Can You Start a Small Business Without a Formal Business Plan?

I'll be the first to admit, I've promoted the idea that for a small business to succeed, it needs a formal business plan. However, after considering the issue I'm having second thoughts on small business plans and I'm not convince that every small business needs a formal business plan.

Because typical formal business plans that can run from 50 to 100 pages of materials and sometimes even more - and can take months to prepare - not including time spent learning how to put one together - it would seem that if you don't need one that you should consider getting your business started without preparing one.

Does Having a Formal Business Plan Ensure Success?

A study completed by Babson College would suggest that at least for those who are not seeking outside funding, having a formal business plan before starting a small business or not having one at all really made no difference in the ultimate success of the business.

Keep in mind that the business plan industry is huge and this wasn't welcome news to them. But you really have to wonder if you wouldn't be better off taking the time needed to create a formal small business plan and using it instead to get your business up and running. Many home business don't require outside funding at start up anyway, especially those who plan to start their home business part-time while looking after the kids or while holding on to their full-time job. For those people, a business plan might be the last thing they really want to do.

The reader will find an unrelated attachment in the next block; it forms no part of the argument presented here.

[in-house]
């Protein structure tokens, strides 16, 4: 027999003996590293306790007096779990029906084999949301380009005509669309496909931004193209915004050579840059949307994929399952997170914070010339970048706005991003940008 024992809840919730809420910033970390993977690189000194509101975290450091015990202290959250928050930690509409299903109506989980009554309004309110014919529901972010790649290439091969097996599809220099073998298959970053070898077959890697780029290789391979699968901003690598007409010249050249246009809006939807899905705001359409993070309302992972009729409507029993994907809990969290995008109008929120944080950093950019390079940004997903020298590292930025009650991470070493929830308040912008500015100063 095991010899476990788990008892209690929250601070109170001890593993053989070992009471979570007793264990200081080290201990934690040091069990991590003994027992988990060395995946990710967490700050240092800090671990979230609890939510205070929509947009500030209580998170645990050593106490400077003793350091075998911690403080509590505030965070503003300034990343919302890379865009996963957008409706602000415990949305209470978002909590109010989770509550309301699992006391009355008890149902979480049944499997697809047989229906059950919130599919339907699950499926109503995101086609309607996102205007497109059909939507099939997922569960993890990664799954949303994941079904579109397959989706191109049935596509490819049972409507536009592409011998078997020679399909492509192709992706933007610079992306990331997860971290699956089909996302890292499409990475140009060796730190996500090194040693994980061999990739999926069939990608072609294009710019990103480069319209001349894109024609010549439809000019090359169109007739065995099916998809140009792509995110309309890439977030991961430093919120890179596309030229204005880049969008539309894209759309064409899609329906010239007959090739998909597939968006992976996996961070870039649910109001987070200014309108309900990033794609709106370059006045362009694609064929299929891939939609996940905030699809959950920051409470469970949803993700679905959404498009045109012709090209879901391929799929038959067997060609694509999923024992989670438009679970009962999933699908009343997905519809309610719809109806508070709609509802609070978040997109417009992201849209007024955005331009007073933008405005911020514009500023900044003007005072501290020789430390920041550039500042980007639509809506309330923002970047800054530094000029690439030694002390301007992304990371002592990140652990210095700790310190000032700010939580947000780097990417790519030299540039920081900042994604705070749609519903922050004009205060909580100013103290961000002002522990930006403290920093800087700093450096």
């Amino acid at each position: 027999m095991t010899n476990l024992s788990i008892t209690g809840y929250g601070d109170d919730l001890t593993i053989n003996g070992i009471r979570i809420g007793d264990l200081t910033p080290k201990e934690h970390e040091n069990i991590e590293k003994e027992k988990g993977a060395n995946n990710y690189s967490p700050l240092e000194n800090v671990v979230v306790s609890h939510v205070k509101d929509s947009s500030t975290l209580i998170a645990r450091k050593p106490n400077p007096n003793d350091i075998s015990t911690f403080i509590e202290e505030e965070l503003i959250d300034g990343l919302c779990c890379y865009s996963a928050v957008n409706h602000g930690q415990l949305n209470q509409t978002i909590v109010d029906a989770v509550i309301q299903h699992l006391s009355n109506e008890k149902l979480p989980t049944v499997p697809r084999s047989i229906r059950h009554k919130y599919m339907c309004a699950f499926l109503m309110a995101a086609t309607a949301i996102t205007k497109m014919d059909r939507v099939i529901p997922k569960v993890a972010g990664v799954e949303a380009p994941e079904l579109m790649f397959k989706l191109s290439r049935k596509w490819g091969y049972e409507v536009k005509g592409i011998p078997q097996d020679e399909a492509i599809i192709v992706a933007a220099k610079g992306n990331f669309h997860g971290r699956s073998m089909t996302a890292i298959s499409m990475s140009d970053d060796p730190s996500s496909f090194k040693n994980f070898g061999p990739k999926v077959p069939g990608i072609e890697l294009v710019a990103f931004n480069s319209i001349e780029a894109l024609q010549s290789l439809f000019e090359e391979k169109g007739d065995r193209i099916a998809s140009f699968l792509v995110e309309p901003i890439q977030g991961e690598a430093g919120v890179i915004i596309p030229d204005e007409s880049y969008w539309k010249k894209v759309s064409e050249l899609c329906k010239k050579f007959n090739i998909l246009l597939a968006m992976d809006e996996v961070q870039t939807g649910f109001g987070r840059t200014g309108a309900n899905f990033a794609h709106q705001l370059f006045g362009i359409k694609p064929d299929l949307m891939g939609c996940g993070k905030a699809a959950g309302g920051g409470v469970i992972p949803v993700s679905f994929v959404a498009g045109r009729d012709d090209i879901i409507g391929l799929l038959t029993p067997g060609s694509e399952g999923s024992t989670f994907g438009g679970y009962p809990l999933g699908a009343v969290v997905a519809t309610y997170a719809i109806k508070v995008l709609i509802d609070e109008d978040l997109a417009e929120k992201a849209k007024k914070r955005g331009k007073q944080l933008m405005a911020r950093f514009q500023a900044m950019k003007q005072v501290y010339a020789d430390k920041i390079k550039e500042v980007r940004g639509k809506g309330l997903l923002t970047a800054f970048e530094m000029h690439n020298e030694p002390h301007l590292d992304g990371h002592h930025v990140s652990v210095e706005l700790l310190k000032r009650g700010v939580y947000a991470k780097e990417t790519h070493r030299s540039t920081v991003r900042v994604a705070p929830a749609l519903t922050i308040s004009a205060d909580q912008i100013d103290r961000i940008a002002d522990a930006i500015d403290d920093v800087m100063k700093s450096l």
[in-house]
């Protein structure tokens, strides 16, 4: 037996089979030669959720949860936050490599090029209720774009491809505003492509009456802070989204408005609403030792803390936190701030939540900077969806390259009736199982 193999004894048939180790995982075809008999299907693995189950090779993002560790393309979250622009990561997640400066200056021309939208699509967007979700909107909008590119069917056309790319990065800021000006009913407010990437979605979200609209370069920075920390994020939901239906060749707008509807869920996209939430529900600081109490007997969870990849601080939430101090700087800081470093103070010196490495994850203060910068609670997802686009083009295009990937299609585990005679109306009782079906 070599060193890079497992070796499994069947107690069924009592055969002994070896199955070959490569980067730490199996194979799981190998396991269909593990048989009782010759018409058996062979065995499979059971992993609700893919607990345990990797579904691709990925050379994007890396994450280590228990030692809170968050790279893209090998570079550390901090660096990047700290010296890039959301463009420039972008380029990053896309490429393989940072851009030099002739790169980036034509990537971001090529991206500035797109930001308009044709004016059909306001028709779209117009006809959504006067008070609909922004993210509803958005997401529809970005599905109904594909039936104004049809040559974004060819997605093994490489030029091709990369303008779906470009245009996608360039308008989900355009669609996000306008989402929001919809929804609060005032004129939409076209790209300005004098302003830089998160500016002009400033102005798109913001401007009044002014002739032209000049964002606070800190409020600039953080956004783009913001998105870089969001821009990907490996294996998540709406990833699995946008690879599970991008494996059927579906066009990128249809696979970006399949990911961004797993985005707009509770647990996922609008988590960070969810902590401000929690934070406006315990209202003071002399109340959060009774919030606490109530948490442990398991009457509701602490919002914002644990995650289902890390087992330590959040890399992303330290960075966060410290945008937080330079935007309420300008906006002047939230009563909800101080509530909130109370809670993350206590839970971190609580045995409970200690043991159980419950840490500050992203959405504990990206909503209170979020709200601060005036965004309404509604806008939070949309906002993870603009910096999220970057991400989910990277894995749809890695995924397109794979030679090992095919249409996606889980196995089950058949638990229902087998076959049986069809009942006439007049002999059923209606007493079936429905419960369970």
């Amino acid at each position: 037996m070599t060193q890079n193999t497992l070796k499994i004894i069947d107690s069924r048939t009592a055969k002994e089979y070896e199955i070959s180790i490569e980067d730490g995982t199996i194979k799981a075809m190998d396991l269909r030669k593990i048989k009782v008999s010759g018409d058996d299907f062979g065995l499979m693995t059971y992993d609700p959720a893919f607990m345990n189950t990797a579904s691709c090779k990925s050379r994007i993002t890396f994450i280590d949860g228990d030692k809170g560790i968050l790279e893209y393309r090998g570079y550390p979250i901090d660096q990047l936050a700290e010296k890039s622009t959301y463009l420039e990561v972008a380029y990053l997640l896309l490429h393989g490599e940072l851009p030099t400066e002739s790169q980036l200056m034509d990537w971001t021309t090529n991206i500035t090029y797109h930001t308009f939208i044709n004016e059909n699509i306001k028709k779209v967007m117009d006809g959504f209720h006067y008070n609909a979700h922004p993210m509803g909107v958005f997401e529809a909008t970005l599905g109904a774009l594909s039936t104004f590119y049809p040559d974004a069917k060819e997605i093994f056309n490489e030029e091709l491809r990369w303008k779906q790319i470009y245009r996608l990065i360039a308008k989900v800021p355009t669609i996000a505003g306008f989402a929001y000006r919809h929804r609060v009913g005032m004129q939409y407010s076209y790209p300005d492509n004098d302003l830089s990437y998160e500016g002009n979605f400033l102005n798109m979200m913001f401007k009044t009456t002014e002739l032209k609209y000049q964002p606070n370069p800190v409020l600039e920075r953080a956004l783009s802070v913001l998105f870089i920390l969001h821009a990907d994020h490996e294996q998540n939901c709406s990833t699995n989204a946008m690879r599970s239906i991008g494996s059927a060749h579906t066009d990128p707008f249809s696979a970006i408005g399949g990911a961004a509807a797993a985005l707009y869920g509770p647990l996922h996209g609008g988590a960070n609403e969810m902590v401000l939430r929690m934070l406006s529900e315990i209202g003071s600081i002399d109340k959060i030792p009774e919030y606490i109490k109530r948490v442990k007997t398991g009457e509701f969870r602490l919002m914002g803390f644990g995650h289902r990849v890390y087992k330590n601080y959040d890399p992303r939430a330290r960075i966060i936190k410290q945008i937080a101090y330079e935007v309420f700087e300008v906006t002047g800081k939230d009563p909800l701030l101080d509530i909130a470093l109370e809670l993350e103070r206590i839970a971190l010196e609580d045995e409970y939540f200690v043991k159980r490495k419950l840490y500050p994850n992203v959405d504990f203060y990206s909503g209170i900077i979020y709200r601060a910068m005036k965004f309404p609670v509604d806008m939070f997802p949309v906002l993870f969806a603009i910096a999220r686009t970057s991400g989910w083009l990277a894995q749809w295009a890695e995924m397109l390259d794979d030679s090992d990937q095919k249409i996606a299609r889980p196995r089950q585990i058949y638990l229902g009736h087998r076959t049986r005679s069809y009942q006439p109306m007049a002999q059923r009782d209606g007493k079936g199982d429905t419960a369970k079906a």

How Creating a Business Plan Can Stifle Your Business

I think most would agree that one advantage enjoyed by business startups is the power of the "entrepreneurial spirit" - the ability to act quickly and take advantage of special opportunities. To be "market movers" if you will, and not "market followers".

Established businesses may have so much corporate bureaucracy or standard procedures to follow that they cannot act quickly enough to seize an opportunity before their competitors corner the market. Taking month after month to prepare a business plan can mean opportunities lost for some who want to start a small business - especially a home business. What happens instead is that you can get entrenched in "analysis paralysis" while you're writing your business plan with the end result that you never actually start the business.